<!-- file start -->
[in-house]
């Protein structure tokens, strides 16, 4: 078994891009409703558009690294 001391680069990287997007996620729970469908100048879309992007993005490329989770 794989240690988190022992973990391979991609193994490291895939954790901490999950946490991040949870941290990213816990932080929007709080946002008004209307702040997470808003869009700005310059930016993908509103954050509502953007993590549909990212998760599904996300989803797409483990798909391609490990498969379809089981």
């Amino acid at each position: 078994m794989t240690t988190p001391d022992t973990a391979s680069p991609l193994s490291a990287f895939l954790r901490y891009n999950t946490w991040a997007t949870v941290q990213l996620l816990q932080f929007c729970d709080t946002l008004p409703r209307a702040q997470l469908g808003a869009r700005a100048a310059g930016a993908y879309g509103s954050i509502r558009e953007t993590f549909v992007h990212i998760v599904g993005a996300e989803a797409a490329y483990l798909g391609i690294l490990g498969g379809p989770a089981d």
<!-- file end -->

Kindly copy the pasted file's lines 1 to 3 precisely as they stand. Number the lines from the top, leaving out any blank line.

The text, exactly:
[in-house]
């Protein structure tokens, strides 16, 4: 078994891009409703558009690294 001391680069990287997007996620729970469908100048879309992007993005490329989770 794989240690988190022992973990391979991609193994490291895939954790901490999950946490991040949870941290990213816990932080929007709080946002008004209307702040997470808003869009700005310059930016993908509103954050509502953007993590549909990212998760599904996300989803797409483990798909391609490990498969379809089981």
């Amino acid at each position: 078994m794989t240690t988190p001391d022992t973990a391979s680069p991609l193994s490291a990287f895939l954790r901490y891009n999950t946490w991040a997007t949870v941290q990213l996620l816990q932080f929007c729970d709080t946002l008004p409703r209307a702040q997470l469908g808003a869009r700005a100048a310059g930016a993908y879309g509103s954050i509502r558009e953007t993590f549909v992007h990212i998760v599904g993005a996300e989803a797409a490329y483990l798909g391609i690294l490990g498969g379809p989770a089981d």